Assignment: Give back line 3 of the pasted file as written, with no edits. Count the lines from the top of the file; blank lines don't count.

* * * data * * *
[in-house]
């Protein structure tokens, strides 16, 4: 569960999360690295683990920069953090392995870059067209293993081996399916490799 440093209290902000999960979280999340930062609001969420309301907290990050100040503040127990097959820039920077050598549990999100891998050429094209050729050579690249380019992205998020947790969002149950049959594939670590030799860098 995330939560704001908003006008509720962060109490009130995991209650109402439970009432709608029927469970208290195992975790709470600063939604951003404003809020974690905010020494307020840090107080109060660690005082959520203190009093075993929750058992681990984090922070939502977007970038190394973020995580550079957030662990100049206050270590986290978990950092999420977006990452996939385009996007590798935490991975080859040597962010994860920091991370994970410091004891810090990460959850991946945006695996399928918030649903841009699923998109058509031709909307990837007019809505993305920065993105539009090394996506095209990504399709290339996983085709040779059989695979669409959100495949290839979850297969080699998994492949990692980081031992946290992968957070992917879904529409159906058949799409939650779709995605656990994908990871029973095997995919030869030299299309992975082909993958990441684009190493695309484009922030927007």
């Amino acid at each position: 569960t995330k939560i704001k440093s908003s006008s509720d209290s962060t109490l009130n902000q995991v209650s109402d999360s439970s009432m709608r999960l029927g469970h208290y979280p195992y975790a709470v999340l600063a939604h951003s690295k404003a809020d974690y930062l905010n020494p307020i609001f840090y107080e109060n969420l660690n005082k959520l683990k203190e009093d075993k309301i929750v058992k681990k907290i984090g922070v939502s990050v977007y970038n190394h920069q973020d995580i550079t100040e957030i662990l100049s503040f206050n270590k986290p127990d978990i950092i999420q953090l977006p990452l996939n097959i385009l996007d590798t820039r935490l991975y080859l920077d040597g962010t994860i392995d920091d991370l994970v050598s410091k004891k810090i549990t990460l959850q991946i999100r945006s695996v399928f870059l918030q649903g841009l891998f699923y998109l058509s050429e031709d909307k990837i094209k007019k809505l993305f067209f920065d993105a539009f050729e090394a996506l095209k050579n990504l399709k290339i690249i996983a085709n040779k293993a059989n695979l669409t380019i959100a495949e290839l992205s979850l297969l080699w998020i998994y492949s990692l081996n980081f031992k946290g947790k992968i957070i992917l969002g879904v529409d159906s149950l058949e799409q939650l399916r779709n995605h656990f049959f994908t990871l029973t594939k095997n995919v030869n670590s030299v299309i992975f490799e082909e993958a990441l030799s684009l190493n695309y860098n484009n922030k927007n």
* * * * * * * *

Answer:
């Amino acid at each position: 569960t995330k939560i704001k440093s908003s006008s509720d209290s962060t109490l009130n902000q995991v209650s109402d999360s439970s009432m709608r999960l029927g469970h208290y979280p195992y975790a709470v999340l600063a939604h951003s690295k404003a809020d974690y930062l905010n020494p307020i609001f840090y107080e109060n969420l660690n005082k959520l683990k203190e009093d075993k309301i929750v058992k681990k907290i984090g922070v939502s990050v977007y970038n190394h920069q973020d995580i550079t100040e957030i662990l100049s503040f206050n270590k986290p127990d978990i950092i999420q953090l977006p990452l996939n097959i385009l996007d590798t820039r935490l991975y080859l920077d040597g962010t994860i392995d920091d991370l994970v050598s410091k004891k810090i549990t990460l959850q991946i999100r945006s695996v399928f870059l918030q649903g841009l891998f699923y998109l058509s050429e031709d909307k990837i094209k007019k809505l993305f067209f920065d993105a539009f050729e090394a996506l095209k050579n990504l399709k290339i690249i996983a085709n040779k293993a059989n695979l669409t380019i959100a495949e290839l992205s979850l297969l080699w998020i998994y492949s990692l081996n980081f031992k946290g947790k992968i957070i992917l969002g879904v529409d159906s149950l058949e799409q939650l399916r779709n995605h656990f049959f994908t990871l029973t594939k095997n995919v030869n670590s030299v299309i992975f490799e082909e993958a990441l030799s684009l190493n695309y860098n484009n922030k927007n």